http://www.tribaltextiles.info/communit ... highlight=


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PostPosted: Mon Feb 09, 2009 8:13 pm 
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Joined: Mon Jul 16, 2007 2:41 pm
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Location: London, UK
The general concesus is that this is a piece from Savu. I agree, this is probably warp ikat from Savu, the colours are a little obscure and contemporary, as traditionally they are morinda and indigo, and this piece looks rather too 'pink' may be the camera. The fringe has been finished with 'twining' making this piece a selendang or shoulder cloth. It is possible it is a christian piece but most likely to be quite contemporary. It is a 2 panel piece made on a backstrap loom with the join handsewn (not very well ) together. Good pieces of cloth are usually very well sewn together with a hand done crossstitch, this looks rather poorly sewn together as the cloth is puckering.
hope this helps. LP

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PostPosted: Tue Feb 10, 2009 8:29 pm 
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Location: UK
Hello Lesley that helps a lot. I am sure it is not old. The colours are not as shown here. It has come from the belongings of the departed so it may have a few years. I have found it a learning piece.


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PostPosted: Fri Jul 17, 2009 6:23 pm 
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Joined: Sat May 09, 2009 1:01 am
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Location: Japan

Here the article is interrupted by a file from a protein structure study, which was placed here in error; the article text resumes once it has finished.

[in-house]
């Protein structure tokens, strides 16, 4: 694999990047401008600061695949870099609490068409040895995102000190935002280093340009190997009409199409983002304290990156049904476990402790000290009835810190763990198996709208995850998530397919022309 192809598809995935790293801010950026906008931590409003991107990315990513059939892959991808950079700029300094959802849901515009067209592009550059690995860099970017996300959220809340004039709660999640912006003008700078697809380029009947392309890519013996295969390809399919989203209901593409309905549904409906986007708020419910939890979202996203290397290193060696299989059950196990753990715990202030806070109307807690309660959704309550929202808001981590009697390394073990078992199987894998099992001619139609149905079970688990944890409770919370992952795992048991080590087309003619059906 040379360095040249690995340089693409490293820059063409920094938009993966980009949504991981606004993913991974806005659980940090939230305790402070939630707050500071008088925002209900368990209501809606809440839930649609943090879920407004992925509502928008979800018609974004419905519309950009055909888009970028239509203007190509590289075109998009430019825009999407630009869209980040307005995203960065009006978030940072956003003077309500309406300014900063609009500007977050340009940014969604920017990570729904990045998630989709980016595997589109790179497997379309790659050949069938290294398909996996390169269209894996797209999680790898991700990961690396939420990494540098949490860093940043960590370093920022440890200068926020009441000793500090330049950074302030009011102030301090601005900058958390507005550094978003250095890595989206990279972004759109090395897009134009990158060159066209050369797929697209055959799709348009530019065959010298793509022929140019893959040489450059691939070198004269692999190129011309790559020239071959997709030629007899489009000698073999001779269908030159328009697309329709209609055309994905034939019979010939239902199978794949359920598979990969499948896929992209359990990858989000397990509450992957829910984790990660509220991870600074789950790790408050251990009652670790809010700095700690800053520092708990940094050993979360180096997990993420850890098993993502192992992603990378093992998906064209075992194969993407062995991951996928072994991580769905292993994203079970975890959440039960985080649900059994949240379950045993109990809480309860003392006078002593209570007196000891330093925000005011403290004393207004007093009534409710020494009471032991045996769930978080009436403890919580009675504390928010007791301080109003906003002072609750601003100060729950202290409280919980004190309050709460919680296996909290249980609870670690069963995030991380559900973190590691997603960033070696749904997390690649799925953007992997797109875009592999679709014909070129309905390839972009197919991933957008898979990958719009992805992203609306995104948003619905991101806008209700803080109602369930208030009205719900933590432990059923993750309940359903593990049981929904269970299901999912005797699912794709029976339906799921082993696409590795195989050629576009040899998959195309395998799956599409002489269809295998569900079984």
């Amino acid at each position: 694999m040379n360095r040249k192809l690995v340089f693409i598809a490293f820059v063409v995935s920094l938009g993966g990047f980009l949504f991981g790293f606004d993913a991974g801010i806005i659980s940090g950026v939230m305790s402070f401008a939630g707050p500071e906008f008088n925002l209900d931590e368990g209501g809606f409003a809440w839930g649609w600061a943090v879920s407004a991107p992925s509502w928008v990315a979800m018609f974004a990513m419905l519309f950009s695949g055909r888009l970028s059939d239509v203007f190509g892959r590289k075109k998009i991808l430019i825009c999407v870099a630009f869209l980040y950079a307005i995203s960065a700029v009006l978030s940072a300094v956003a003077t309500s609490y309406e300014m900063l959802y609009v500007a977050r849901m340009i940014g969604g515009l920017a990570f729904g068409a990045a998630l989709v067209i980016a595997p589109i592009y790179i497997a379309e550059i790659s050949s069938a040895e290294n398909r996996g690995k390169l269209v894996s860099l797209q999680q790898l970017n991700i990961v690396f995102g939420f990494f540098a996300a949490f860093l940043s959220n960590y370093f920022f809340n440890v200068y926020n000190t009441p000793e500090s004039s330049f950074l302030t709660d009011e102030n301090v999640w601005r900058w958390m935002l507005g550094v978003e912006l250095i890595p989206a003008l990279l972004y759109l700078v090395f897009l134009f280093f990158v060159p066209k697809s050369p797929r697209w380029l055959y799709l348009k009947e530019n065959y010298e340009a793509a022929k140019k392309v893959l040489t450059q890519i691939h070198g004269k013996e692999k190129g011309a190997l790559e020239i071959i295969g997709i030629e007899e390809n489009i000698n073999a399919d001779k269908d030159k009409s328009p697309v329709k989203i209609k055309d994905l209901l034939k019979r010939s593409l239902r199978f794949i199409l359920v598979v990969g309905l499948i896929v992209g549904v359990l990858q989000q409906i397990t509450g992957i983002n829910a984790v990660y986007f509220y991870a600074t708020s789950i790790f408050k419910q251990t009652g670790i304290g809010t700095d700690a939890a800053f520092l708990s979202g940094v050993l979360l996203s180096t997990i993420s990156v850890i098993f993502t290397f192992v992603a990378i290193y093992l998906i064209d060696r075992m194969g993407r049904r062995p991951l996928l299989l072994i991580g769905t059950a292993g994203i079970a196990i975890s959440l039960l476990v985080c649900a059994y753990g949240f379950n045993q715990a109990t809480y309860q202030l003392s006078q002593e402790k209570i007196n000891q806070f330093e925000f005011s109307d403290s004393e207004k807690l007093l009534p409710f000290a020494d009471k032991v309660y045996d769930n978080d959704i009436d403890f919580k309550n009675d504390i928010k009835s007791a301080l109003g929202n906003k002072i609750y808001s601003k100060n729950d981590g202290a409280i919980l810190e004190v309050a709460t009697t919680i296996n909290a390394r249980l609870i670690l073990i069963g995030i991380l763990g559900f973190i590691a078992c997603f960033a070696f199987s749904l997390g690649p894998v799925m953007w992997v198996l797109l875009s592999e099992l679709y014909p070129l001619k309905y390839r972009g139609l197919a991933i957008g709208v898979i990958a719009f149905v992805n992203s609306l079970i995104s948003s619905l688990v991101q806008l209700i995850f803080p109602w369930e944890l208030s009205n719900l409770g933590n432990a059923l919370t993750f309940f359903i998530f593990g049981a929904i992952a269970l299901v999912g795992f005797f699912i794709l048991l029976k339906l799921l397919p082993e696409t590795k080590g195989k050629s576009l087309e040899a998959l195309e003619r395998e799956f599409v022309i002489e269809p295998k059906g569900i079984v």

Hi honeydarling, What you have is a man's hip wrap from the island of Savu. It is a 9 stripe piece. Savunese wraps always have an odd number of stripes or motif bands ranging from three to nine. I have seen thousands of Savunese textiles and the only exception I have seen is a four stripe piece that I have in my collection. Savu is a small, very dry island and during the long dry season the men leave to sail around the islands of Nusa Tenggara selling lontar palm mats and sugar. As sailors and traders they have come to establish enclaves at most of the major ports of Nusa Tenggara. Savunese textiles, therefore, are produced on many islands other than Savu. The Savunese seem to be very faithful to their traditions however, and one can not distinguish between textiles produced on Savu and those produced on other islands. The smaller 3 and 5 stripe pieces are used as head and shoulder cloths and the 7 and 9 stripe pieces are usually hip wraps for the men. If my memory serves me well, when I was on Savu many years ago collecting and studying textiles, the Savunese said the repeated motif in your textile was called "Boda". It was a common, traditional motif and I saw many textiles just like yours. Without digging out my old notebooks I can't be sure, but I seem to remember that the Boda motif represented some kind of flower. Perhaps someone else can help us out with more info.. I believe that the Savunese ikated and dyed enough thread at one time to produce an identical pair of cloths. They never seemed to keep the twins together, however, as I have only found one set of twin 3 stripe head cloths which I have also kept in my collection. Hope you find this info. useful. You have a very lovely, traditional Savunese textile! Best regards, MAC